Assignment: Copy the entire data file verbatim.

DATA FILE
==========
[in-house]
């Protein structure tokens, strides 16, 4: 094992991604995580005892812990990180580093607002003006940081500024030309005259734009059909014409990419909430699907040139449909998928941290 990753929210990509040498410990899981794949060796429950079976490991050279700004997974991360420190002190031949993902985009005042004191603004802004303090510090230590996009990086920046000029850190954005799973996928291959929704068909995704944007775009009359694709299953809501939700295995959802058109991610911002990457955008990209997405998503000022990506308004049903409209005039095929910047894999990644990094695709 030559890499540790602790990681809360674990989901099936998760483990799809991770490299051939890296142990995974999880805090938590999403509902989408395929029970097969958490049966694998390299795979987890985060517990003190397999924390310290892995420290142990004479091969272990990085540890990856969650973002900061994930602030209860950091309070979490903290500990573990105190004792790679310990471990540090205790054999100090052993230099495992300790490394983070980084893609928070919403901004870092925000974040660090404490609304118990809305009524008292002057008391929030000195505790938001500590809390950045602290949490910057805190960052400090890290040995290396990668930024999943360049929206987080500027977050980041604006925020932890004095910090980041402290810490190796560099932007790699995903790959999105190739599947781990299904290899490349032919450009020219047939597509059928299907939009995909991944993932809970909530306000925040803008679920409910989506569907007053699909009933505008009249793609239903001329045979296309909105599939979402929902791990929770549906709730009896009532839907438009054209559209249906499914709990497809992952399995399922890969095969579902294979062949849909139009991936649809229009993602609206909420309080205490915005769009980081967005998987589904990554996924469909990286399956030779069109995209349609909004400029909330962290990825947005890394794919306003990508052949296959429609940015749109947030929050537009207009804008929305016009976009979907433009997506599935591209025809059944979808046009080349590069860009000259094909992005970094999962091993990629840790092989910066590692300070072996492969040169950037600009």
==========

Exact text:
[in-house]
């Protein structure tokens, strides 16, 4: 094992991604995580005892812990990180580093607002003006940081500024030309005259734009059909014409990419909430699907040139449909998928941290 990753929210990509040498410990899981794949060796429950079976490991050279700004997974991360420190002190031949993902985009005042004191603004802004303090510090230590996009990086920046000029850190954005799973996928291959929704068909995704944007775009009359694709299953809501939700295995959802058109991610911002990457955008990209997405998503000022990506308004049903409209005039095929910047894999990644990094695709 030559890499540790602790990681809360674990989901099936998760483990799809991770490299051939890296142990995974999880805090938590999403509902989408395929029970097969958490049966694998390299795979987890985060517990003190397999924390310290892995420290142990004479091969272990990085540890990856969650973002900061994930602030209860950091309070979490903290500990573990105190004792790679310990471990540090205790054999100090052993230099495992300790490394983070980084893609928070919403901004870092925000974040660090404490609304118990809305009524008292002057008391929030000195505790938001500590809390950045602290949490910057805190960052400090890290040995290396990668930024999943360049929206987080500027977050980041604006925020932890004095910090980041402290810490190796560099932007790699995903790959999105190739599947781990299904290899490349032919450009020219047939597509059928299907939009995909991944993932809970909530306000925040803008679920409910989506569907007053699909009933505008009249793609239903001329045979296309909105599939979402929902791990929770549906709730009896009532839907438009054209559209249906499914709990497809992952399995399922890969095969579902294979062949849909139009991936649809229009993602609206909420309080205490915005769009980081967005998987589904990554996924469909990286399956030779069109995209349609909004400029909330962290990825947005890394794919306003990508052949296959429609940015749109947030929050537009207009804008929305016009976009979907433009997506599935591209025809059944979808046009080349590069860009000259094909992005970094999962091993990629840790092989910066590692300070072996492969040169950037600009």